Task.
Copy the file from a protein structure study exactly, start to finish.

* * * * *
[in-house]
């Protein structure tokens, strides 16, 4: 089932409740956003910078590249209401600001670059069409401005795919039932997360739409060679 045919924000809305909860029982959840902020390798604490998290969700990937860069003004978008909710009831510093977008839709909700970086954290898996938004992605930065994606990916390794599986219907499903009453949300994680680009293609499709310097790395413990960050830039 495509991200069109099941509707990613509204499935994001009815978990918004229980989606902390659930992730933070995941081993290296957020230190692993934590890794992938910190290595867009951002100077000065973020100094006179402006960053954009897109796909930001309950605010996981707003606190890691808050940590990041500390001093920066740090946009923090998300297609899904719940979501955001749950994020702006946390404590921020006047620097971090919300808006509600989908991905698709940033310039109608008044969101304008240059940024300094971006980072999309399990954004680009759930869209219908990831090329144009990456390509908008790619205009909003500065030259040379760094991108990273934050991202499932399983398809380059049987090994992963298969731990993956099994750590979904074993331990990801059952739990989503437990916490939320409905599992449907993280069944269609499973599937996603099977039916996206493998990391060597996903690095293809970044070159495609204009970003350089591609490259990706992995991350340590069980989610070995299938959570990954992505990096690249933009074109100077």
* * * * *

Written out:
[in-house]
């Protein structure tokens, strides 16, 4: 089932409740956003910078590249209401600001670059069409401005795919039932997360739409060679 045919924000809305909860029982959840902020390798604490998290969700990937860069003004978008909710009831510093977008839709909700970086954290898996938004992605930065994606990916390794599986219907499903009453949300994680680009293609499709310097790395413990960050830039 495509991200069109099941509707990613509204499935994001009815978990918004229980989606902390659930992730933070995941081993290296957020230190692993934590890794992938910190290595867009951002100077000065973020100094006179402006960053954009897109796909930001309950605010996981707003606190890691808050940590990041500390001093920066740090946009923090998300297609899904719940979501955001749950994020702006946390404590921020006047620097971090919300808006509600989908991905698709940033310039109608008044969101304008240059940024300094971006980072999309399990954004680009759930869209219908990831090329144009990456390509908008790619205009909003500065030259040379760094991108990273934050991202499932399983398809380059049987090994992963298969731990993956099994750590979904074993331990990801059952739990989503437990916490939320409905599992449907993280069944269609499973599937996603099977039916996206493998990391060597996903690095293809970044070159495609204009970003350089591609490259990706992995991350340590069980989610070995299938959570990954992505990096690249933009074109100077």